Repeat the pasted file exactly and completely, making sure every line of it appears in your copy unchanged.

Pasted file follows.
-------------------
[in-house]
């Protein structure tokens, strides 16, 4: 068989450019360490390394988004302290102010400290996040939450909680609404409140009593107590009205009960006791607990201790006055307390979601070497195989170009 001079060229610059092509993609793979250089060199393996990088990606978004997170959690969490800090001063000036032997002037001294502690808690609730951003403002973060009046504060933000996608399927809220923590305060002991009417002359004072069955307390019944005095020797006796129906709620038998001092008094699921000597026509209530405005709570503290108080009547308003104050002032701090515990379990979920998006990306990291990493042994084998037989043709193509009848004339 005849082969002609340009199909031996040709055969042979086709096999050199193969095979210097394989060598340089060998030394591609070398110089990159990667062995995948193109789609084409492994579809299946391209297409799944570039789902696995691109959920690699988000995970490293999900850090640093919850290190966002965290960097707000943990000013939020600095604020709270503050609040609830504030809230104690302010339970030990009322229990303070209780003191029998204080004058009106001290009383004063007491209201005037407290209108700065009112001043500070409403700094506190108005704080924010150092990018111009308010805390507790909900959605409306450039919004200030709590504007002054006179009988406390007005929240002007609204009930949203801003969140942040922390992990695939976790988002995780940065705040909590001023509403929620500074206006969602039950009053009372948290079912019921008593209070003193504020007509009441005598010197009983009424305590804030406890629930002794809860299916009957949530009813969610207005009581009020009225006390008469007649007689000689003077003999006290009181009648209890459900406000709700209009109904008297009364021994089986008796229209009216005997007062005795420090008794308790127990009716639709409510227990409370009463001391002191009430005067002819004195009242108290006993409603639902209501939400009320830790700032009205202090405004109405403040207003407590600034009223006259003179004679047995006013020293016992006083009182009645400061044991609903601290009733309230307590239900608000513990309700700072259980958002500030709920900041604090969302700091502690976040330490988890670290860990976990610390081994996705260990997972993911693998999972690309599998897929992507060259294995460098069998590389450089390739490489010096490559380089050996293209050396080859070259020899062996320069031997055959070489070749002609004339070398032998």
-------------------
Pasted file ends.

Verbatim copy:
[in-house]
């Protein structure tokens, strides 16, 4: 068989450019360490390394988004302290102010400290996040939450909680609404409140009593107590009205009960006791607990201790006055307390979601070497195989170009 001079060229610059092509993609793979250089060199393996990088990606978004997170959690969490800090001063000036032997002037001294502690808690609730951003403002973060009046504060933000996608399927809220923590305060002991009417002359004072069955307390019944005095020797006796129906709620038998001092008094699921000597026509209530405005709570503290108080009547308003104050002032701090515990379990979920998006990306990291990493042994084998037989043709193509009848004339 005849082969002609340009199909031996040709055969042979086709096999050199193969095979210097394989060598340089060998030394591609070398110089990159990667062995995948193109789609084409492994579809299946391209297409799944570039789902696995691109959920690699988000995970490293999900850090640093919850290190966002965290960097707000943990000013939020600095604020709270503050609040609830504030809230104690302010339970030990009322229990303070209780003191029998204080004058009106001290009383004063007491209201005037407290209108700065009112001043500070409403700094506190108005704080924010150092990018111009308010805390507790909900959605409306450039919004200030709590504007002054006179009988406390007005929240002007609204009930949203801003969140942040922390992990695939976790988002995780940065705040909590001023509403929620500074206006969602039950009053009372948290079912019921008593209070003193504020007509009441005598010197009983009424305590804030406890629930002794809860299916009957949530009813969610207005009581009020009225006390008469007649007689000689003077003999006290009181009648209890459900406000709700209009109904008297009364021994089986008796229209009216005997007062005795420090008794308790127990009716639709409510227990409370009463001391002191009430005067002819004195009242108290006993409603639902209501939400009320830790700032009205202090405004109405403040207003407590600034009223006259003179004679047995006013020293016992006083009182009645400061044991609903601290009733309230307590239900608000513990309700700072259980958002500030709920900041604090969302700091502690976040330490988890670290860990976990610390081994996705260990997972993911693998999972690309599998897929992507060259294995460098069998590389450089390739490489010096490559380089050996293209050396080859070259020899062996320069031997055959070489070749002609004339070398032998």